System Services: Service Execution

ID Name
T1569.001 Launchctl
T1569.002 Service Execution

Adversaries may abuse the Windows service control manager to execute malicious commands or payloads. The Windows service control manager (services.exe) is an interface to manage and manipulate services.[1] The service control manager is accessible to users via GUI components as well as system utilities such as sc.exe and Net.

PsExec can also be used to execute commands or payloads via a temporary Windows service created through the service control manager API.[2]

Adversaries may leverage these mechanisms to execute malicious content. This can be done by either executing a new or modified service. This technique is the execution used in conjunction with Windows Service during service persistence or privilege escalation.

ID: T1569.002
Sub-technique of:  T1569
Tactic: Execution
Platforms: Windows
Permissions Required: Administrator, SYSTEM
Data Sources: Process command-line parameters, Process monitoring, Windows Registry
Supports Remote:  Yes
Version: 1.0
Created: 10 March 2020
Last Modified: 28 March 2020

Procedure Examples

Name Description

APT32's backdoor has used Windows services as a way to execute its malicious payload. [28]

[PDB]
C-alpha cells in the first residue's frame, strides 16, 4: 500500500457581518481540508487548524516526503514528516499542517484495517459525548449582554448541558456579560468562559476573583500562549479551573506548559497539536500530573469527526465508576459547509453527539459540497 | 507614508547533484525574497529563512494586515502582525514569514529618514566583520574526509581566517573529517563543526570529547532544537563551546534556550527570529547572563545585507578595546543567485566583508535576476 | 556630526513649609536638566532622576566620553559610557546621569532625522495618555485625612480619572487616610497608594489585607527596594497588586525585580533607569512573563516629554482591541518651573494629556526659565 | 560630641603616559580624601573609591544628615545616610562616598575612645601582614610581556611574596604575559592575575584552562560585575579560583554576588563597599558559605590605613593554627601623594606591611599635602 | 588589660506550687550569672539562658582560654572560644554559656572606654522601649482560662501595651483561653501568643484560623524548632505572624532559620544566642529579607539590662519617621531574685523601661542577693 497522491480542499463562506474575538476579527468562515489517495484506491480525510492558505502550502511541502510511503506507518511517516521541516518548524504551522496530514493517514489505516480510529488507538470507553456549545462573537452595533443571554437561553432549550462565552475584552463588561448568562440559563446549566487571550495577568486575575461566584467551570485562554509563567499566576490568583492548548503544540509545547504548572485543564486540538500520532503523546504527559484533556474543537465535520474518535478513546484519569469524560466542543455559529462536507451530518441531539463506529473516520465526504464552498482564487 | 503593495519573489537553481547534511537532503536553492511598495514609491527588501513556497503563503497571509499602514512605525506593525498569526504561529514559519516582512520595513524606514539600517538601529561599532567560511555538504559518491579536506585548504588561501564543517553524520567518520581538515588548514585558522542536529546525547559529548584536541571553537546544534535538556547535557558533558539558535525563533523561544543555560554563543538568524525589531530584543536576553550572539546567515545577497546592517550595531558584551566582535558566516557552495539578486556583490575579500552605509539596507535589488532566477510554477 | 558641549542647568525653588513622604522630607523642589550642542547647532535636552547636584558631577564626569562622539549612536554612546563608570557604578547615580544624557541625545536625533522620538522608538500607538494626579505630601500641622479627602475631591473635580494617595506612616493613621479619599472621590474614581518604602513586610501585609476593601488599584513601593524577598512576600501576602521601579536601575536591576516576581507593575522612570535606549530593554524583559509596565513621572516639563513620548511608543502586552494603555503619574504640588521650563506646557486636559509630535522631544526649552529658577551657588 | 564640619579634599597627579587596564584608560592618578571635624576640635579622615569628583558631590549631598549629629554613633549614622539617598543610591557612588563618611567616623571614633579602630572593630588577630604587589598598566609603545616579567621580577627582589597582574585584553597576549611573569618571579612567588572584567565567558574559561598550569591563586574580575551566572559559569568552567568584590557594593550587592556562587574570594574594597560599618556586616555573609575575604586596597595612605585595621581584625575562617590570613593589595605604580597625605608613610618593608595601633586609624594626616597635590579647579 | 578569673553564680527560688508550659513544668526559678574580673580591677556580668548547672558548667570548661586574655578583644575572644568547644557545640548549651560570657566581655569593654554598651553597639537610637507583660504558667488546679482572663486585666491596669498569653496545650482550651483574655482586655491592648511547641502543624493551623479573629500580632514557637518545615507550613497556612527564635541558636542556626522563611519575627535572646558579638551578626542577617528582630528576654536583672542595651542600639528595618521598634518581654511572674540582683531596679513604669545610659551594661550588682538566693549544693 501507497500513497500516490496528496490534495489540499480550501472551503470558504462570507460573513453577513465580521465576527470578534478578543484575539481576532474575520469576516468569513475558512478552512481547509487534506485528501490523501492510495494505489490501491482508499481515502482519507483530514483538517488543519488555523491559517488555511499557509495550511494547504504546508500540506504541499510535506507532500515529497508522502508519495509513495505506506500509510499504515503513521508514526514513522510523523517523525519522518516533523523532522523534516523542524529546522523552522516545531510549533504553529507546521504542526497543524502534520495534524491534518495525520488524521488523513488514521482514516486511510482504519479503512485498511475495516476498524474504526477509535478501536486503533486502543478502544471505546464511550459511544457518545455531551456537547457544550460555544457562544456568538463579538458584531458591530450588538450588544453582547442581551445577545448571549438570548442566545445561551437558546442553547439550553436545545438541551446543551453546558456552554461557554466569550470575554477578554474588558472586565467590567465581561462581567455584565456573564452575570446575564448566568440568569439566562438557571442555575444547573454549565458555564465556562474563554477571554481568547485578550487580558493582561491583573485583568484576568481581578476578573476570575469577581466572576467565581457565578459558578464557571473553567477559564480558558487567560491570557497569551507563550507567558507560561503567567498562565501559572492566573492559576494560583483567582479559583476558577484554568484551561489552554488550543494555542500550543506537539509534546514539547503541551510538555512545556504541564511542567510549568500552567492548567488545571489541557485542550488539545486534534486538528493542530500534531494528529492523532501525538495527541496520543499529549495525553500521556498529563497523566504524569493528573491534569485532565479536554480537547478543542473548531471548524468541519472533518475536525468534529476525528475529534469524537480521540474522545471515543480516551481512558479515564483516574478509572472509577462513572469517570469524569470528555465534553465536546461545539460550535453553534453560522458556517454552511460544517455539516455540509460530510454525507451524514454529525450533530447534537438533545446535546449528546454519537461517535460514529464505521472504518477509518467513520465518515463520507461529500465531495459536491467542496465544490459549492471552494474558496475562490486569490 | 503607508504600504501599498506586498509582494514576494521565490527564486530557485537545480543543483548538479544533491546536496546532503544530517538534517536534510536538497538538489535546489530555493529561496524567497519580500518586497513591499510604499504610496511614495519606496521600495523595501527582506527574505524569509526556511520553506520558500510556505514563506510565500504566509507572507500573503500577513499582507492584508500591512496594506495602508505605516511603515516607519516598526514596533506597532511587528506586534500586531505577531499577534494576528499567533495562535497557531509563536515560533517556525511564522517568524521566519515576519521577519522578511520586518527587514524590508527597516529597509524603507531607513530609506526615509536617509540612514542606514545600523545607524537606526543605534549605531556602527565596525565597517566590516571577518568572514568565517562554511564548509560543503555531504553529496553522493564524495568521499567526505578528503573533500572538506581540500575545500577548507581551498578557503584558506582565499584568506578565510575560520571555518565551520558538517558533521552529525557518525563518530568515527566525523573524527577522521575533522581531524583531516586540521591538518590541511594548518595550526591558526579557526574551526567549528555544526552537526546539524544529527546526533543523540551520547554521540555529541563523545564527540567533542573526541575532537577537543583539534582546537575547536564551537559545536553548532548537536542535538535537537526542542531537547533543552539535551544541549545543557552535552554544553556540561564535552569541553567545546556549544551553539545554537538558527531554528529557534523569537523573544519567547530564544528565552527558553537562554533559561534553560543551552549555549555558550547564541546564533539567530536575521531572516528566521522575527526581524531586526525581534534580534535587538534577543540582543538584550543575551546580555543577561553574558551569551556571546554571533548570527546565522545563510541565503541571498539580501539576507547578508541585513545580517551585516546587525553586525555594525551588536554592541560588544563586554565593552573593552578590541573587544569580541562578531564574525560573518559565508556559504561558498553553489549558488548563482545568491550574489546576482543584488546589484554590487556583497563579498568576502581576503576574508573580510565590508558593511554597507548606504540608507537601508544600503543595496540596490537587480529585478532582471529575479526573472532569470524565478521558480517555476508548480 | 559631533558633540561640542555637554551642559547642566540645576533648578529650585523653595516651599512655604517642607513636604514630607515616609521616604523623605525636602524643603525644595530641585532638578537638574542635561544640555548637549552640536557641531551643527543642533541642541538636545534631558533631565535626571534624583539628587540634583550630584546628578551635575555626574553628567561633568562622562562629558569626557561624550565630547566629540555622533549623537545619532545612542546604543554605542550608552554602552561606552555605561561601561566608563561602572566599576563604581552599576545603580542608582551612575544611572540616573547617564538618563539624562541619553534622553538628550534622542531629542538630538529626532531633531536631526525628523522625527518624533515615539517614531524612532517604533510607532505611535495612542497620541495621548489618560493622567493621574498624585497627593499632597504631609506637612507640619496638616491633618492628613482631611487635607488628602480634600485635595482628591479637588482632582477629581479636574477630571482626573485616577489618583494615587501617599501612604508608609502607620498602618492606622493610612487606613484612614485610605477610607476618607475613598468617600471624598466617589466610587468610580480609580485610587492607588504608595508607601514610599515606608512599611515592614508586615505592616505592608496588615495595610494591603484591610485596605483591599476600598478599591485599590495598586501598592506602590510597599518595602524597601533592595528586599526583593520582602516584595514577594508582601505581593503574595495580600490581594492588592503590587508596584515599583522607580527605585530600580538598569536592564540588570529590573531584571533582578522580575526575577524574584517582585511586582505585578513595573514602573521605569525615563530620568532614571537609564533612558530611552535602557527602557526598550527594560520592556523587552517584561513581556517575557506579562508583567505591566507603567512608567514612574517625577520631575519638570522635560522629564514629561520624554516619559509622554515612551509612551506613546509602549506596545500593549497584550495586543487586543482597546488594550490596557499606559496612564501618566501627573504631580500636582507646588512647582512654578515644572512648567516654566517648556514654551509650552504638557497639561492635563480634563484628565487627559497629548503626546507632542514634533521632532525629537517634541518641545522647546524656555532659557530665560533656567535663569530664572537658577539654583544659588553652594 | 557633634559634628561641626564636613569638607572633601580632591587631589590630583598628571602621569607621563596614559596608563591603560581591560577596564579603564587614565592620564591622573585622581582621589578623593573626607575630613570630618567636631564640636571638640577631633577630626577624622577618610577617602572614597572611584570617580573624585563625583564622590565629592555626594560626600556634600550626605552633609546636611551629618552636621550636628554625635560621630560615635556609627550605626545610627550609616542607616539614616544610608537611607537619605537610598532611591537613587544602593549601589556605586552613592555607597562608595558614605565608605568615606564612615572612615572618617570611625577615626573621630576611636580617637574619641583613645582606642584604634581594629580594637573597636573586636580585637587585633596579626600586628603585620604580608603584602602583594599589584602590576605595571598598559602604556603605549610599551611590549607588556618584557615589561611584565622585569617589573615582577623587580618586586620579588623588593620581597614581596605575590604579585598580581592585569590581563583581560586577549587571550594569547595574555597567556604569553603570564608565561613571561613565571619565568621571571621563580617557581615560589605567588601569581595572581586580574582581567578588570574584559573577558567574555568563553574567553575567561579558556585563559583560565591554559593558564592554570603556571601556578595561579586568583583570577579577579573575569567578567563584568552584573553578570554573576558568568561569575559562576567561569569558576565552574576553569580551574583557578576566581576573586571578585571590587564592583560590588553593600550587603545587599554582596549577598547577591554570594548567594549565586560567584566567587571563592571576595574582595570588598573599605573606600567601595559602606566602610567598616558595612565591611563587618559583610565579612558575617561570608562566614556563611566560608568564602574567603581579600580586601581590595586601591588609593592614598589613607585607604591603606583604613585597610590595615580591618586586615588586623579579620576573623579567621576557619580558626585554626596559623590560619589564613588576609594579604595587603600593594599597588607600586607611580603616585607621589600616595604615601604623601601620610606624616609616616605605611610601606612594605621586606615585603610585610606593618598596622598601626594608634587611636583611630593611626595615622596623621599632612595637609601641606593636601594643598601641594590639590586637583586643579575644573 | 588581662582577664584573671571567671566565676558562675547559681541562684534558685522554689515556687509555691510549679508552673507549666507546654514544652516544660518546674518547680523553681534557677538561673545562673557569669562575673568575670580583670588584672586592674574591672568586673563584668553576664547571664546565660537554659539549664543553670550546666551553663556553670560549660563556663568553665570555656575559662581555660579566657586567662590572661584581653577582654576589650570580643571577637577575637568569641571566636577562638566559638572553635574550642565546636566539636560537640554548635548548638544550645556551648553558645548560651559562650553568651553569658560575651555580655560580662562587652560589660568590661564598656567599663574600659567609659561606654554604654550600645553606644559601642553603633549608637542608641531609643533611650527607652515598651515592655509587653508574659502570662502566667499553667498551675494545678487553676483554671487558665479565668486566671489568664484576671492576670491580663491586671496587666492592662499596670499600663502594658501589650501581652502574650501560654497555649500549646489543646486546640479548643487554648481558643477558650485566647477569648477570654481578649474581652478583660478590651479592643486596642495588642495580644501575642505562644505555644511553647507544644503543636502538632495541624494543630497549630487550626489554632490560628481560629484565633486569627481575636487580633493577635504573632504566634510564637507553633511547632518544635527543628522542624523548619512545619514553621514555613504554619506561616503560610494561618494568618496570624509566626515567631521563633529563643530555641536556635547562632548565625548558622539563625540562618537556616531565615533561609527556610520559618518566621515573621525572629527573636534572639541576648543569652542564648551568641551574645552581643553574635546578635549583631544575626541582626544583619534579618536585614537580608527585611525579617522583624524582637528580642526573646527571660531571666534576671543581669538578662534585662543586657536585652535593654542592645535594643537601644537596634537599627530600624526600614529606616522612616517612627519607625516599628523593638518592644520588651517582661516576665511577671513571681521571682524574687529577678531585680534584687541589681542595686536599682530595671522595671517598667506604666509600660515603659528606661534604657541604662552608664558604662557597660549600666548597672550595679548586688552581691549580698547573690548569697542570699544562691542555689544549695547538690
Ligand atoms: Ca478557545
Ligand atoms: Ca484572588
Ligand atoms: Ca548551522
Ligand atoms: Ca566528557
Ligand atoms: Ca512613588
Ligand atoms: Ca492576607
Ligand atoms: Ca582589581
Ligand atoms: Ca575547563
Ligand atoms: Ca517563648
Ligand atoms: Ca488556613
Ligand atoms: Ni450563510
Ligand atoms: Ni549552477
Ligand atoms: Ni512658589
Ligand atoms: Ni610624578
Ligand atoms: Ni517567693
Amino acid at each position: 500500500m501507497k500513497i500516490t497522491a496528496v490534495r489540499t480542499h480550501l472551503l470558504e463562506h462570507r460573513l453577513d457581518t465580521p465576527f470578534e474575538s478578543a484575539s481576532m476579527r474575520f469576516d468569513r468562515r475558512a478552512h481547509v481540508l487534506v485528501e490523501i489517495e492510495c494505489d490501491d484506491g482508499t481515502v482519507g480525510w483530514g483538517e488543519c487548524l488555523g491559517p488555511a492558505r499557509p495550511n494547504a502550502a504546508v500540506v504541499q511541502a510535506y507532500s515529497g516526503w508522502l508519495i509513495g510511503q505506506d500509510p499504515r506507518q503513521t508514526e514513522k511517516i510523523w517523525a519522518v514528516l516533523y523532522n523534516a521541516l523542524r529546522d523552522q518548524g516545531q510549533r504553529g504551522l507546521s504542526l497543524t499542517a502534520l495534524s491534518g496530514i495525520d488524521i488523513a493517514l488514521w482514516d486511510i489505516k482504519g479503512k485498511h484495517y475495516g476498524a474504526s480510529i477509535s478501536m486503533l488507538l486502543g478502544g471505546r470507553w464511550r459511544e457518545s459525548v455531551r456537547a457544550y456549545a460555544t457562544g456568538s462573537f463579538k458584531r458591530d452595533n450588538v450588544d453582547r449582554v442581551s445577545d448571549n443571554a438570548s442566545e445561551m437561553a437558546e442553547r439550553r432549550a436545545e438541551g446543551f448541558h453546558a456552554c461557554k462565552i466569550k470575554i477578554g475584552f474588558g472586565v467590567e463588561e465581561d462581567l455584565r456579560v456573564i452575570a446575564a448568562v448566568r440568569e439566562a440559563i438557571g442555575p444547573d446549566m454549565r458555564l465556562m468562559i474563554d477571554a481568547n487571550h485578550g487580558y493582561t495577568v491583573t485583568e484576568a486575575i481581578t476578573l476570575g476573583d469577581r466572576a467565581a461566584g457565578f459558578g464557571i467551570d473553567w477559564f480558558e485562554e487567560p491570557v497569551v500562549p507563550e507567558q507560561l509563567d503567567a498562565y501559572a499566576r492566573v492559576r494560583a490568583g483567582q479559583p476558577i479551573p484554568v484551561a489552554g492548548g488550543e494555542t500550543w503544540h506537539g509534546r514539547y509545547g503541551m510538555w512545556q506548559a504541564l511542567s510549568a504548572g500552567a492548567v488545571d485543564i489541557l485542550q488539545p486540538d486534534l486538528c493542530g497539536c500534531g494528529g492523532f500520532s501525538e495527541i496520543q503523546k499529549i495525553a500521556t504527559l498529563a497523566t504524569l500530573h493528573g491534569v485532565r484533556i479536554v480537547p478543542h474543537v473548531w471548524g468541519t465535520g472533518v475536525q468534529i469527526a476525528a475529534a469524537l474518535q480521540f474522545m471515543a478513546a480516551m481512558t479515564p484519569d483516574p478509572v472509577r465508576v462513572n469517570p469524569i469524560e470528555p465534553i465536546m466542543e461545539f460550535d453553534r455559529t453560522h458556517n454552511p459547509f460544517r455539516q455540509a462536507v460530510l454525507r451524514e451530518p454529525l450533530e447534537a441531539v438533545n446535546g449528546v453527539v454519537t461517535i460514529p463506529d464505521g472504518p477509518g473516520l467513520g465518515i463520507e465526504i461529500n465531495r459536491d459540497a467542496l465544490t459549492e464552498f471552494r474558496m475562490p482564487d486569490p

BBSRAT can start, stop, or delete services.[20]

Cobalt Strike

Cobalt Strike can use PsExec to execute a payload on a remote host. It can also use Service Control Manager to start new services.[7][8]


Empire can use PsExec to execute a payload on a remote host.[11]


FIN6 has created Windows services to execute encoded PowerShell commands.[29]


Honeybee launches a DLL file that gets executed as a service using svchost.exe[26]


HOPLIGHT has used svchost.exe to execute a malicious DLL .[24]


Hydraq uses svchost.exe to execute a malicious DLL included in a new service group.[15]


HyperBro has the ability to start and stop a specified service.[25]


Impacket contains various modules emulating other service execution tools such as PsExec.[10]


Ke3chang has used a tool known as RemoteExec (similar to PsExec) to remotely execute batch scripts and binaries.[27]


Koadic can run a command on another machine using PsExec.[4]


The net start and net stop commands can be used in Net to execute or stop Windows services.[3]

Net Crawler

Net Crawler uses PsExec to perform remote service manipulation to execute a copy of itself as part of lateral movement.[18]


NotPetya can use PsExec to help propagate itself across a network.[22][23]

Olympic Destroyer

Olympic Destroyer utilizes PsExec to help propagate itself across a network.[21]


PoshC2 contains an implementation of PsExec for remote execution.[12]


Proxysvc registers itself as a service on the victim’s machine to run as a standalone process.[14]


Microsoft Sysinternals PsExec is a popular administration tool that can be used to execute binaries on remote systems using a temporary Windows service.[2]


Pupy uses PsExec to execute a payload or commands on a remote host.[5]


RemoteCMD can execute commands remotely by creating a new service on the remote system.[13]